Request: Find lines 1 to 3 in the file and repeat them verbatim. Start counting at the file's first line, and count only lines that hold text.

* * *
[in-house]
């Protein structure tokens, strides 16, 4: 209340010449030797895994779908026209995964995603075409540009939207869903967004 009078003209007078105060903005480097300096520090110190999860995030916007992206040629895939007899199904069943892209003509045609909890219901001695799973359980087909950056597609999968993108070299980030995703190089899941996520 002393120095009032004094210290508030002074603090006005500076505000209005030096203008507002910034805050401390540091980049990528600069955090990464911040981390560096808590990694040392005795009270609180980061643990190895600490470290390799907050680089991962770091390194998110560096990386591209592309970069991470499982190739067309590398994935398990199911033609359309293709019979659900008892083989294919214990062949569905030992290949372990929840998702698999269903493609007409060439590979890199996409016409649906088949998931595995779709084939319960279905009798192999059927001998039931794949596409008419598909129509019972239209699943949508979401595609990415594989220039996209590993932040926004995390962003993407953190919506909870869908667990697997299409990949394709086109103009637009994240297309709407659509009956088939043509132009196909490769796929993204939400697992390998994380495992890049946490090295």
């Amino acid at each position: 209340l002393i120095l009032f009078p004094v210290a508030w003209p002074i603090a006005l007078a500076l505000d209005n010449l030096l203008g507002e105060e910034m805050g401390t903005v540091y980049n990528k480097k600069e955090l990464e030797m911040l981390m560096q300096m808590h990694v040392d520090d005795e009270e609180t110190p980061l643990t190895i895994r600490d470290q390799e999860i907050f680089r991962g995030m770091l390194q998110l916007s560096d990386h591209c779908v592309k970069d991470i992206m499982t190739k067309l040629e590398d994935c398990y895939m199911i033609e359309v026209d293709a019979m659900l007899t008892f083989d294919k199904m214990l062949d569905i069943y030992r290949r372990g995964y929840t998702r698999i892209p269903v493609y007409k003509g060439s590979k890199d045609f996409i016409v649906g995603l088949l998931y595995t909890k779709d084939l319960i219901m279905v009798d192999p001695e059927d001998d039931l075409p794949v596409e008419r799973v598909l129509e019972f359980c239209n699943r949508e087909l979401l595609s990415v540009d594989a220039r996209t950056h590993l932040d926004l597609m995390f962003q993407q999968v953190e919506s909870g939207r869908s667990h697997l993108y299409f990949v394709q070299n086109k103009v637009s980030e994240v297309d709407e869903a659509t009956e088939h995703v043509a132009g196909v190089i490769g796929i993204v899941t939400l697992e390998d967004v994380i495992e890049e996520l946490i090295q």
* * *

[in-house]
């Protein structure tokens, strides 16, 4: 209340010449030797895994779908026209995964995603075409540009939207869903967004 009078003209007078105060903005480097300096520090110190999860995030916007992206040629895939007899199904069943892209003509045609909890219901001695799973359980087909950056597609999968993108070299980030995703190089899941996520 002393120095009032004094210290508030002074603090006005500076505000209005030096203008507002910034805050401390540091980049990528600069955090990464911040981390560096808590990694040392005795009270609180980061643990190895600490470290390799907050680089991962770091390194998110560096990386591209592309970069991470499982190739067309590398994935398990199911033609359309293709019979659900008892083989294919214990062949569905030992290949372990929840998702698999269903493609007409060439590979890199996409016409649906088949998931595995779709084939319960279905009798192999059927001998039931794949596409008419598909129509019972239209699943949508979401595609990415594989220039996209590993932040926004995390962003993407953190919506909870869908667990697997299409990949394709086109103009637009994240297309709407659509009956088939043509132009196909490769796929993204939400697992390998994380495992890049946490090295």
């Amino acid at each position: 209340l002393i120095l009032f009078p004094v210290a508030w003209p002074i603090a006005l007078a500076l505000d209005n010449l030096l203008g507002e105060e910034m805050g401390t903005v540091y980049n990528k480097k600069e955090l990464e030797m911040l981390m560096q300096m808590h990694v040392d520090d005795e009270e609180t110190p980061l643990t190895i895994r600490d470290q390799e999860i907050f680089r991962g995030m770091l390194q998110l916007s560096d990386h591209c779908v592309k970069d991470i992206m499982t190739k067309l040629e590398d994935c398990y895939m199911i033609e359309v026209d293709a019979m659900l007899t008892f083989d294919k199904m214990l062949d569905i069943y030992r290949r372990g995964y929840t998702r698999i892209p269903v493609y007409k003509g060439s590979k890199d045609f996409i016409v649906g995603l088949l998931y595995t909890k779709d084939l319960i219901m279905v009798d192999p001695e059927d001998d039931l075409p794949v596409e008419r799973v598909l129509e019972f359980c239209n699943r949508e087909l979401l595609s990415v540009d594989a220039r996209t950056h590993l932040d926004l597609m995390f962003q993407q999968v953190e919506s909870g939207r869908s667990h697997l993108y299409f990949v394709q070299n086109k103009v637009s980030e994240v297309d709407e869903a659509t009956e088939h995703v043509a132009g196909v190089i490769g796929i993204v899941t939400l697992e390998d967004v994380i495992e890049e996520l946490i090295q």